WASHINGTON – A bit too much sunshine filled the sky at the opening faceoff of the Winter Classic, and seat cushions rained down when the winning goal was scored just before the final whistle.
Alex Ovechkin, the player most responsible for making the nation's capital worthy of hosting the NHL's annual outdoor game, scored a goal, and he was also among the first to mob teammate Troy Brouwer when Brouwer's power-play goal decided the game with 12.9 seconds to play Thursday.
The NHL showcase was every bit the thrill for the host Washington Capitals, who beat the Chicago Blackhawks 3-2 on New Year's Day.
"We start talking about Winter Classic since we started the season, and this is it," Ovechkin said. "I remember Brouwie said it's a good time to show up and make a show. And he did."
Brouwer scored against his former team to cap a chaotic sequence. Ovechkin had his stick broken on a slash by Brandon Saad. While Ovechkin was raising his hands to make sure the officials would call the penalty, Brouwer gathered the loose puck in the left circle.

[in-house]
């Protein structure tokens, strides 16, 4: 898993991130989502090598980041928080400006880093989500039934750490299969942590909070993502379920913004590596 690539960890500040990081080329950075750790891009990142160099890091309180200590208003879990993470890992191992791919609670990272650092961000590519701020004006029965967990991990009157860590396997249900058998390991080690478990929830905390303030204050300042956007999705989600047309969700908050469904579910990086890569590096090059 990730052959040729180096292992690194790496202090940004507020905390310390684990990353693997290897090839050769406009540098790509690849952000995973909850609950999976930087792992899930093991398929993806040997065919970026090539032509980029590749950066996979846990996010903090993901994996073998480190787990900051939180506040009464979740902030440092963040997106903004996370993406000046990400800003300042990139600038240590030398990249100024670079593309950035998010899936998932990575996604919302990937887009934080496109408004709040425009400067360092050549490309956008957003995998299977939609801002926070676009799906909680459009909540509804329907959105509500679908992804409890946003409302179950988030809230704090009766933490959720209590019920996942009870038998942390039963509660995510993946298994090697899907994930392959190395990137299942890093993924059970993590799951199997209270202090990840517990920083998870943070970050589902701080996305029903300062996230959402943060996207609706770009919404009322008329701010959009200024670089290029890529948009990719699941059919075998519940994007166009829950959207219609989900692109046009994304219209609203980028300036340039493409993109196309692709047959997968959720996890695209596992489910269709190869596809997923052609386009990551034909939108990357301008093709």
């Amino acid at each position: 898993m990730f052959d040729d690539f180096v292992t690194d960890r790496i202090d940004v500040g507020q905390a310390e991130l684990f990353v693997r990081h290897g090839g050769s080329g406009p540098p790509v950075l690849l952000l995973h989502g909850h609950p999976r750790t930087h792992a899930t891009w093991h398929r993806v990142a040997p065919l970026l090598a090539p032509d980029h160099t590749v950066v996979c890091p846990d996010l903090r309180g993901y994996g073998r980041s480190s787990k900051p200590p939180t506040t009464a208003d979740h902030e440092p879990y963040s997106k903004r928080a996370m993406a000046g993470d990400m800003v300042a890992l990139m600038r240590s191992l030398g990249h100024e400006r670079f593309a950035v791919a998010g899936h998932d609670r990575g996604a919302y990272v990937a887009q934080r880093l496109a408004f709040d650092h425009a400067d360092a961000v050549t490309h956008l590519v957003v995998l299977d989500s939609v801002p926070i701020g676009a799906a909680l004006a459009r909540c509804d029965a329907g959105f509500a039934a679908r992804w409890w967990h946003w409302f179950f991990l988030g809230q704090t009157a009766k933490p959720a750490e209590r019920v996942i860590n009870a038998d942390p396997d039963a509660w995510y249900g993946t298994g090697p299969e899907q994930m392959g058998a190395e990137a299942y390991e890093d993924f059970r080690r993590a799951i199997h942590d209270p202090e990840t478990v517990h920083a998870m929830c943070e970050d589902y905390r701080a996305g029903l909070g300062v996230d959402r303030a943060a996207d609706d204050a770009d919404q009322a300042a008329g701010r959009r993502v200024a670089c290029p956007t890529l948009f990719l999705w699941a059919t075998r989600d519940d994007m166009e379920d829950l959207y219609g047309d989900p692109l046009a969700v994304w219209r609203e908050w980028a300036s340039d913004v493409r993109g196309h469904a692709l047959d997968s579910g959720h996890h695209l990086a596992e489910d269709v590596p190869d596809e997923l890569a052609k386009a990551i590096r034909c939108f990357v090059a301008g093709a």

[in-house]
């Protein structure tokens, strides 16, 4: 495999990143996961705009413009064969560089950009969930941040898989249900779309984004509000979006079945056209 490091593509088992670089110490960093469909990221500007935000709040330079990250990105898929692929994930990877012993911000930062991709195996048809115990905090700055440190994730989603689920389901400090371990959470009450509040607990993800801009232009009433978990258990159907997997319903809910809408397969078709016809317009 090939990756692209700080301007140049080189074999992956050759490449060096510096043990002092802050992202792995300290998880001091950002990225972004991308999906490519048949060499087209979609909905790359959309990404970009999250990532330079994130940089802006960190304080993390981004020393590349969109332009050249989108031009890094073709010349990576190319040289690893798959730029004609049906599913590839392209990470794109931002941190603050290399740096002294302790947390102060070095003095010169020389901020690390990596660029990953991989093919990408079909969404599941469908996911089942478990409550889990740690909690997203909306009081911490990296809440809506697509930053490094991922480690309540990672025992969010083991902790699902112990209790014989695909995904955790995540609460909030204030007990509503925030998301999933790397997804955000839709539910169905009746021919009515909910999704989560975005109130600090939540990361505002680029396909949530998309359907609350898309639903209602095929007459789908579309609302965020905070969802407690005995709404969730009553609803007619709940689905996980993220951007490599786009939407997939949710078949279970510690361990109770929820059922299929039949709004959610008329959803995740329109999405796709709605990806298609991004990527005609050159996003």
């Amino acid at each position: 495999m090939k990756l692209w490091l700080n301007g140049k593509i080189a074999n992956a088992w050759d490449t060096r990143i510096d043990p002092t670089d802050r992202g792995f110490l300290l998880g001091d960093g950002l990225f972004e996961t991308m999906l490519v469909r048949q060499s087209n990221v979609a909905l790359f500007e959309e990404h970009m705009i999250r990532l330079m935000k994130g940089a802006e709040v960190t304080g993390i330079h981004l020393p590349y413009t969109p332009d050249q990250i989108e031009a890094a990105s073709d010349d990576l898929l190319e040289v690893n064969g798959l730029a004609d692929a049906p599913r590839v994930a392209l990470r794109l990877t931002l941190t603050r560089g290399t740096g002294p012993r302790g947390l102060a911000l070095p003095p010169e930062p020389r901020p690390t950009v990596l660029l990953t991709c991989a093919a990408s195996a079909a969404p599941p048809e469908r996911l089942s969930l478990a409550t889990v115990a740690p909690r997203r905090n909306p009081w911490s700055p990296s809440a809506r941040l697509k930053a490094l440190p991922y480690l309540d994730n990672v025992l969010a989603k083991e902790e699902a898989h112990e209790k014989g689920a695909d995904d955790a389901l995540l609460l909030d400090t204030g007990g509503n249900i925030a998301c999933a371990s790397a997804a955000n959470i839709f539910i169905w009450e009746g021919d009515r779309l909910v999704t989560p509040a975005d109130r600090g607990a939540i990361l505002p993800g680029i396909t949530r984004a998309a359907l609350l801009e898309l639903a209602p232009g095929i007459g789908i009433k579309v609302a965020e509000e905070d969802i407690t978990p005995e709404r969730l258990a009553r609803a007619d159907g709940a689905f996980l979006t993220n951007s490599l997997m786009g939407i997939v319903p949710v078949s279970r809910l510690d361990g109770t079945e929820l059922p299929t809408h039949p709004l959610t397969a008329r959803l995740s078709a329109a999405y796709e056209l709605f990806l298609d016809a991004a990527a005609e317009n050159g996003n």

"Somebody had to try and keep it alive, so I just kind of turned around, threw it to the net," Brouwer said.
The seventh Winter Classic drew 42,832 to Nationals Park. Players stood on a sheet of blue ice meant to represent the Reflecting Pool during the national anthem, then faced off under a gorgeous blue sky — too gorgeous, if truth be told.
The sun's glare on the white ice of the main rink made it difficult to see the puck, and Capitals defenseman Karl Alzner made good on his plan to play the game wearing sunglasses. It seemed totally unfair when Patrick Sharp launched a sun-to-shade slapshot that beat goalie Braden Holtby on a power play for Chicago's first goal. "I didn't see it," Holtby said.
The first goal was scored by Eric Fehr, making him the career leader in outdoor NHL hockey. Sharp cut the deficit to one, and Saad tied it in the second period.
After Washington's Matt Niskanen was sent off for a marginal boarding penalty with 3:11 to play, Jonathan Toews was cited for an even more dicey hooking infraction with 1:13 remaining — setting the stage for Brouwer's power-play winner.